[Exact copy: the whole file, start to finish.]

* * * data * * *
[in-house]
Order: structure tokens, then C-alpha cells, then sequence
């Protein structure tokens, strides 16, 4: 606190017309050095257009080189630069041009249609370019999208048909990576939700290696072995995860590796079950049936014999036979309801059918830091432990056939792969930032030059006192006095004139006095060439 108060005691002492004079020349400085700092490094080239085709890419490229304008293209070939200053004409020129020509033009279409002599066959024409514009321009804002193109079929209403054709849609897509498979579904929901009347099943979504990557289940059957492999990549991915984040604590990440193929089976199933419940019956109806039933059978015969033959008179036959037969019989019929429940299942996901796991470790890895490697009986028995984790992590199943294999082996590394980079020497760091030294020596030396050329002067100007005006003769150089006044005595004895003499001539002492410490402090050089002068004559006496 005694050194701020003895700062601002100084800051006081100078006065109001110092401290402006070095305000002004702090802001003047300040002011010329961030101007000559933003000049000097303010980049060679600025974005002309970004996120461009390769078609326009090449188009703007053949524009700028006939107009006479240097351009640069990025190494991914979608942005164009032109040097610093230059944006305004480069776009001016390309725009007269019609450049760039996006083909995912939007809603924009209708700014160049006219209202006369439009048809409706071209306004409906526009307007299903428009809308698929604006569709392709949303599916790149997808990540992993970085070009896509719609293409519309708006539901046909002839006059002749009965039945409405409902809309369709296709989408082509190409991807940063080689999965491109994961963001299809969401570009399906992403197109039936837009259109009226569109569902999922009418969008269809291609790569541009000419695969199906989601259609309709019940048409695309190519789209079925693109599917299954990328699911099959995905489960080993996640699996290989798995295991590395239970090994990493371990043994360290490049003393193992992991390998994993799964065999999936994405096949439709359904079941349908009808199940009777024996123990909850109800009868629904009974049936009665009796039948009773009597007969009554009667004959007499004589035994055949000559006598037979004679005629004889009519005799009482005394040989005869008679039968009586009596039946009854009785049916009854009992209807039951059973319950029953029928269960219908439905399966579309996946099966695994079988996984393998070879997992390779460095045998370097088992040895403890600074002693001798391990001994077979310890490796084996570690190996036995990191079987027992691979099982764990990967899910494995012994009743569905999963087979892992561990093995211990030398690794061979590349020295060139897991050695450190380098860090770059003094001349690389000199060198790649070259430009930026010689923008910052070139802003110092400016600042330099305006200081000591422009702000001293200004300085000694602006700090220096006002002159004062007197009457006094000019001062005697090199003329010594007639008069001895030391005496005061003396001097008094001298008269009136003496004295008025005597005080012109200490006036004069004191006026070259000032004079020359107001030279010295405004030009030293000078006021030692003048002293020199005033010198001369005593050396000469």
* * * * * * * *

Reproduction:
[in-house]
Order: structure tokens, then C-alpha cells, then sequence
């Protein structure tokens, strides 16, 4: 606190017309050095257009080189630069041009249609370019999208048909990576939700290696072995995860590796079950049936014999036979309801059918830091432990056939792969930032030059006192006095004139006095060439 108060005691002492004079020349400085700092490094080239085709890419490229304008293209070939200053004409020129020509033009279409002599066959024409514009321009804002193109079929209403054709849609897509498979579904929901009347099943979504990557289940059957492999990549991915984040604590990440193929089976199933419940019956109806039933059978015969033959008179036959037969019989019929429940299942996901796991470790890895490697009986028995984790992590199943294999082996590394980079020497760091030294020596030396050329002067100007005006003769150089006044005595004895003499001539002492410490402090050089002068004559006496 005694050194701020003895700062601002100084800051006081100078006065109001110092401290402006070095305000002004702090802001003047300040002011010329961030101007000559933003000049000097303010980049060679600025974005002309970004996120461009390769078609326009090449188009703007053949524009700028006939107009006479240097351009640069990025190494991914979608942005164009032109040097610093230059944006305004480069776009001016390309725009007269019609450049760039996006083909995912939007809603924009209708700014160049006219209202006369439009048809409706071209306004409906526009307007299903428009809308698929604006569709392709949303599916790149997808990540992993970085070009896509719609293409519309708006539901046909002839006059002749009965039945409405409902809309369709296709989408082509190409991807940063080689999965491109994961963001299809969401570009399906992403197109039936837009259109009226569109569902999922009418969008269809291609790569541009000419695969199906989601259609309709019940048409695309190519789209079925693109599917299954990328699911099959995905489960080993996640699996290989798995295991590395239970090994990493371990043994360290490049003393193992992991390998994993799964065999999936994405096949439709359904079941349908009808199940009777024996123990909850109800009868629904009974049936009665009796039948009773009597007969009554009667004959007499004589035994055949000559006598037979004679005629004889009519005799009482005394040989005869008679039968009586009596039946009854009785049916009854009992209807039951059973319950029953029928269960219908439905399966579309996946099966695994079988996984393998070879997992390779460095045998370097088992040895403890600074002693001798391990001994077979310890490796084996570690190996036995990191079987027992691979099982764990990967899910494995012994009743569905999963087979892992561990093995211990030398690794061979590349020295060139897991050695450190380098860090770059003094001349690389000199060198790649070259430009930026010689923008910052070139802003110092400016600042330099305006200081000591422009702000001293200004300085000694602006700090220096006002002159004062007197009457006094000019001062005697090199003329010594007639008069001895030391005496005061003396001097008094001298008269009136003496004295008025005597005080012109200490006036004069004191006026070259000032004079020359107001030279010295405004030009030293000078006021030692003048002293020199005033010198001369005593050396000469």